Earthquake will be the initial product available on offer when Y2K Finance launches. This article will go over the basic vault mechanics and will be followed up by a second article that covers the payout calculations and the pricing model.
Earthquake is our flagship structured product that allows users to hedge, speculate and underwrite the volatility risk associated with various pegged assets. Users can take on these positions by depositing $ETH in fully collateralized insurance vaults that leverage a variant of the ERC 4626 token standard. In order to “buy” insurance and therefore receive a payout in the event that the underlying asset depegs users deposit ETH into the “Hedge vault”. Conversely in order to “sell” insurance users deposit ETH into the “Risk vault” earning yield and collect the premium from users that seek coverage.
Each pair of vaults has the following properties:
1. Asset: The specific pegged asset the vault is trading.
2. Epoch: The start and end date of the vault.
3. Strike: How far from peg the asset price needs to deviate in order to trigger a liquidation event and hence a payout to the “Hedge” vault depositors.
The Y2K treasury takes 5% fee on Hedge and Risk Vault deposits, and 5% on risk collateral yield.
Market participants can deposit into Y2K vaults at any time before the epoch start date, after which funds are locked for the duration of the epoch. During the Epoch the underlying pegged assets are monitored by Chainlink oracles, and in the event where an asset de-pegs to a degree larger than the strike of a vault pair, the contents of the risk vault are liquidated and awarded to the hedge vault depositors. In the event of no de-pegging over the course of an asset’s insurance epoch, both hedge and risk payments are delivered to the insurance sellers.
For example: If the epoch starts with 1 user depositing 1 eth in the hedge vault while there’s 5 eth in the risk vault if a depeg event were to happen the user in the hedge vault would receive all 5 eth as a payout. Conversely if the epoch ends without a depeg event the users who deposited in the risk vault would receive a portion of the eth deposited in the hedge vault proportional to the amount of collateral they deposited. It’s important to note that risk depositors receive premiums regardless of whether there was a liquidation event, and all cash-flows occur at the end of the epoch. This diagram below illustrates the cash flows of earthquake vaults.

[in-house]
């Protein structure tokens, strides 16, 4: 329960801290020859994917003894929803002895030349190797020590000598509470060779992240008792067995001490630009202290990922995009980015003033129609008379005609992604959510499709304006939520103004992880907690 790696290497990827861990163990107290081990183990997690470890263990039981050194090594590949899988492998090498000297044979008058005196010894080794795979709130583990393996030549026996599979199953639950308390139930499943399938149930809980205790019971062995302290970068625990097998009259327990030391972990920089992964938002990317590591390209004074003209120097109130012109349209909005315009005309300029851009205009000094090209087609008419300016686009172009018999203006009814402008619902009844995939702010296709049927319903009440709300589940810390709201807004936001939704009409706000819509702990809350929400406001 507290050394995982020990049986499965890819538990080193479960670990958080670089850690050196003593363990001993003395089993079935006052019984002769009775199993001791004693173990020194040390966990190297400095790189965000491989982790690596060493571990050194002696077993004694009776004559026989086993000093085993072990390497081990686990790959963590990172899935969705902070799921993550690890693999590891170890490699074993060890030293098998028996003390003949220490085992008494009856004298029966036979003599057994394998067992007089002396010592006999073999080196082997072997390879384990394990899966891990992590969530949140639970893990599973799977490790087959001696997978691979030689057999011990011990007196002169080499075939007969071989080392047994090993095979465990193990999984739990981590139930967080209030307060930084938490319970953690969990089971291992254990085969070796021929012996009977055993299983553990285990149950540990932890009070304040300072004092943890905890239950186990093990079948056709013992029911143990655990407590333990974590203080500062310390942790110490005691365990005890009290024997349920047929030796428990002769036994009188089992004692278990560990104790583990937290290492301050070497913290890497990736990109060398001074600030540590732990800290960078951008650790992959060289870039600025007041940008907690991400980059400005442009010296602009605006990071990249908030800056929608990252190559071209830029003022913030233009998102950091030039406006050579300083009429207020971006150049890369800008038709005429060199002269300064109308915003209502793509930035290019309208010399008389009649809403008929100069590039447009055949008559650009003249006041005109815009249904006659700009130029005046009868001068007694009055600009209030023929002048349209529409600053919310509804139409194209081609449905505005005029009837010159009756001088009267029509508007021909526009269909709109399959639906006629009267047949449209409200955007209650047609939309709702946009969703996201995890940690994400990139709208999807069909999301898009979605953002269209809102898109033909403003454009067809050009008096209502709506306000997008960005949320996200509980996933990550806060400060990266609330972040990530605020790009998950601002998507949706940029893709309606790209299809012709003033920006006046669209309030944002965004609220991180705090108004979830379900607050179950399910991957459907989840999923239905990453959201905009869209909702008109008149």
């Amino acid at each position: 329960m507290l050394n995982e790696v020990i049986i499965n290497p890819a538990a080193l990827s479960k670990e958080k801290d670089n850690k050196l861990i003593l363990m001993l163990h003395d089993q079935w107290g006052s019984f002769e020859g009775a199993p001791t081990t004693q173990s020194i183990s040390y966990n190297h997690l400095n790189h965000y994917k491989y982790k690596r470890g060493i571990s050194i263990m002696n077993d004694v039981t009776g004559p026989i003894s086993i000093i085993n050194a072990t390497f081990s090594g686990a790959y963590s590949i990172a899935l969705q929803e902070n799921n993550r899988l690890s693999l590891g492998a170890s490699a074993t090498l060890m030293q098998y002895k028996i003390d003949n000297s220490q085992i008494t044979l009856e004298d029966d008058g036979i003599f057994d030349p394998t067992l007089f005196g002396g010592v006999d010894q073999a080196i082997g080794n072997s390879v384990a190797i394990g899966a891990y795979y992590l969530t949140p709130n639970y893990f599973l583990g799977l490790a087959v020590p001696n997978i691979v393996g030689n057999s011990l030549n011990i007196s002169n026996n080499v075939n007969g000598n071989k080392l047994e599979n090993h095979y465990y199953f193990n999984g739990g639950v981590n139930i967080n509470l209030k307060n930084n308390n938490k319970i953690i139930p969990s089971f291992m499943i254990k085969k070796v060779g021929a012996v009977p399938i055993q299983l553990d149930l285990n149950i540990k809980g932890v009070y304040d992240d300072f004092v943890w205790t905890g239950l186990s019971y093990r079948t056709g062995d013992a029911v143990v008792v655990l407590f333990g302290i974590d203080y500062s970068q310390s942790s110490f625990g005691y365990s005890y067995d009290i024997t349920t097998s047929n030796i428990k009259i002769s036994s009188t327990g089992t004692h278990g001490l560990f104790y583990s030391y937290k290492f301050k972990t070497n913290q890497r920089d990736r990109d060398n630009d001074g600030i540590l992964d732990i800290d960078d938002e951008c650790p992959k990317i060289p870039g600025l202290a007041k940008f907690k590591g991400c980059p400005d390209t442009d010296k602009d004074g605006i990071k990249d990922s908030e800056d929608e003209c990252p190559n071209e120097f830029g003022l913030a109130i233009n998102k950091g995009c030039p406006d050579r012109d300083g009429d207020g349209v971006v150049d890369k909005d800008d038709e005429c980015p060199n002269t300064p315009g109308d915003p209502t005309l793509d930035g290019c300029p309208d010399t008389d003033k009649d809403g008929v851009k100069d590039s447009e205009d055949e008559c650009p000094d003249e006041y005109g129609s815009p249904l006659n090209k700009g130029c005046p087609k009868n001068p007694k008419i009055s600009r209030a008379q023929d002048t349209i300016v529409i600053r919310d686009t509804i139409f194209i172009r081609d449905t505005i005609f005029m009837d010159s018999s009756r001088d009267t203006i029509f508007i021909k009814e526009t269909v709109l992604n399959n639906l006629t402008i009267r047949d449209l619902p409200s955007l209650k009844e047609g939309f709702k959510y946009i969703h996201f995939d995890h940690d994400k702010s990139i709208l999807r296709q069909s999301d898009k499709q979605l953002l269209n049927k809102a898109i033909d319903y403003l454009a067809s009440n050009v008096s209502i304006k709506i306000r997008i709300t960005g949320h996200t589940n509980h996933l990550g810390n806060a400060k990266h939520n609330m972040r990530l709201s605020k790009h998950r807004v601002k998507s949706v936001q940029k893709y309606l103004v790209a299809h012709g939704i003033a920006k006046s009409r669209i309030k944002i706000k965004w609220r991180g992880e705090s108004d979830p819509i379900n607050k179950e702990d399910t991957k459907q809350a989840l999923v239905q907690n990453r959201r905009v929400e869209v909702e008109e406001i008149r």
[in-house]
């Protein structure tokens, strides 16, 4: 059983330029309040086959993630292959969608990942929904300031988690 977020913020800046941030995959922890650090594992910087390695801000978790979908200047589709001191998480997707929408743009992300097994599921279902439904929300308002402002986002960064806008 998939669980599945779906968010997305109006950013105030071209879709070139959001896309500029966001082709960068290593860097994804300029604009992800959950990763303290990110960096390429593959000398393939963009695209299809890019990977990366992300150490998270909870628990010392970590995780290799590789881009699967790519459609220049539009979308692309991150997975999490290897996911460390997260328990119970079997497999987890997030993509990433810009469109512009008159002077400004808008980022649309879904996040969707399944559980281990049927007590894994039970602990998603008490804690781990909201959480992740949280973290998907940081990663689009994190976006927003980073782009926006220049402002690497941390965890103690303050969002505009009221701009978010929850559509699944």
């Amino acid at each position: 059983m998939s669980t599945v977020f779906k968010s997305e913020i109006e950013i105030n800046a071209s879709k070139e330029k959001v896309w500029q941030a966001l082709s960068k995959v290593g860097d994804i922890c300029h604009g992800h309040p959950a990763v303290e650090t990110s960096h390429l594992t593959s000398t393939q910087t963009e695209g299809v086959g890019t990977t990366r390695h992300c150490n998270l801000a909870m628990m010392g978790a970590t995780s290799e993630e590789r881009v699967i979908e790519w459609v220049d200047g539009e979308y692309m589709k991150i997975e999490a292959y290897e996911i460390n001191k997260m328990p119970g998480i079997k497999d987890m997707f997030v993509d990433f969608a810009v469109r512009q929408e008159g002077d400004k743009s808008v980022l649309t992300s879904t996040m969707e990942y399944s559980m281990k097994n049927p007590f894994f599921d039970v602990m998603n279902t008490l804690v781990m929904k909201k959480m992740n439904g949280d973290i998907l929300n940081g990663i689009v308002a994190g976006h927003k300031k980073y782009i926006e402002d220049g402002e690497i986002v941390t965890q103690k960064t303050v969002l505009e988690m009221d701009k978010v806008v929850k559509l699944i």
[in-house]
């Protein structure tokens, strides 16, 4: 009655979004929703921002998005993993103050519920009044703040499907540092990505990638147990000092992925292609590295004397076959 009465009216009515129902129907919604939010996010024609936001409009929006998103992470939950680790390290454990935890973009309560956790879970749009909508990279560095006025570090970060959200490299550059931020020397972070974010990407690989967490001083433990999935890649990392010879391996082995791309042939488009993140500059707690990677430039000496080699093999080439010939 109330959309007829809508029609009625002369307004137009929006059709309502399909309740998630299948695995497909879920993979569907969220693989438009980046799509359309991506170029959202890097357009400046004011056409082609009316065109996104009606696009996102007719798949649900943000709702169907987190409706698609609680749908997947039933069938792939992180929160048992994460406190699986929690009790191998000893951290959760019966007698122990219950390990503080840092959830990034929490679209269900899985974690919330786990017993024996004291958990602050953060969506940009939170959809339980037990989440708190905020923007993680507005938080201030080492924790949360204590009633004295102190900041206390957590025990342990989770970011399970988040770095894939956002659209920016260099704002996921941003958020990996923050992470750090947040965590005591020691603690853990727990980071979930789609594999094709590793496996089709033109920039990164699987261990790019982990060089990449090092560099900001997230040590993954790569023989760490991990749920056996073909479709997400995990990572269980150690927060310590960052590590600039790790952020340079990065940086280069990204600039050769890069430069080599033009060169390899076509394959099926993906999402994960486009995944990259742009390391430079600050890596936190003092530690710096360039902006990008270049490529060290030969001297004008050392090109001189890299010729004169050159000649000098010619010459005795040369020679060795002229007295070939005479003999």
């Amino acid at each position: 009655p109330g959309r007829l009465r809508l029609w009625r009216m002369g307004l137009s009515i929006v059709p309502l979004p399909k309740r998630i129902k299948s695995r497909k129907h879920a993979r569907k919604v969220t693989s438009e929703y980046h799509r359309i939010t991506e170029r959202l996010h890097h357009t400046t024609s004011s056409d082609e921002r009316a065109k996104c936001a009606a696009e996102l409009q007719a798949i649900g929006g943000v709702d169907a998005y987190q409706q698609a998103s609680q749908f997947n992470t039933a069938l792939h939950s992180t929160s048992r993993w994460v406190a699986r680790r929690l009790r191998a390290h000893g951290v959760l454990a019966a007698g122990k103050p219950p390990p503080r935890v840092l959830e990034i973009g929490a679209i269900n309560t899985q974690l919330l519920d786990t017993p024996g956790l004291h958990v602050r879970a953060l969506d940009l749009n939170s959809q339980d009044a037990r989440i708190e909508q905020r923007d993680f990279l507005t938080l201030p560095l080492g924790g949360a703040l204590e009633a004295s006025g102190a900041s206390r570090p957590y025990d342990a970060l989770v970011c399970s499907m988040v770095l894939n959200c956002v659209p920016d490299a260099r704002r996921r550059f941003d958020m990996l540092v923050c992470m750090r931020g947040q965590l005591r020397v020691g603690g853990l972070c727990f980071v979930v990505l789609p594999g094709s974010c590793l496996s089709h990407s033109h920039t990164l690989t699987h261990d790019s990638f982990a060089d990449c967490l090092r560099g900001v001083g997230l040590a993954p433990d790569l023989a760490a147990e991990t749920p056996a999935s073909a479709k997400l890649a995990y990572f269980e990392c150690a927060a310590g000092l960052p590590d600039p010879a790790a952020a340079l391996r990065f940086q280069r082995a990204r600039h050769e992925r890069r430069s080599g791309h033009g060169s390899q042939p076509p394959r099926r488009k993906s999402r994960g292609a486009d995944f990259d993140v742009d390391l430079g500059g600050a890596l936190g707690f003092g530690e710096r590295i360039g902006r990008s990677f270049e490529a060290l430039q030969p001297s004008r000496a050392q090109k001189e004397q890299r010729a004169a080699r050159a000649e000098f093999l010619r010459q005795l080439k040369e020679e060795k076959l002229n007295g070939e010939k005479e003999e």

Naturally, some uncertainty arises when the vaults are empty — the first depositors have limited knowledge of how many funds there will be on the opposite side of the trade, as well as how much their position may be ”diluted” as others join the same vault. In order to compensate initial depositors for this information asymmetry, they will receive boosted rewards decided by a bonding curve tracking each vault’s TVL. This encourages deposits at the beginning of an epoch, and solves the chicken-and-egg problem that arises with many structured product markets.
Depositors in the risk vaults earn a yield based on the amount of deposits in the hedge vaults. A portion of the funds will also be deposited in a diversified set of money markets in passive income strategies to earn extra yield for these vaults. Governance token holders will be able to vote on where and how these funds are deployed. In an efficient market, the “yield generated from depositing in either the vault should be reflective of the underlying pegged asset’s risk.” Meaning riskier pegged assets should have a higher proportion of ETH in the hedge vaults, otherwise arbitrage opportunities would present themselves.
This covers Earthquake’s basic functionalities as stated before the next article will dive deeper into the payout calculations and pricing mechanisms for the vaults. In the meantime you can follow our Twitter account @Y2KFinance and join our discord for updates and announcements.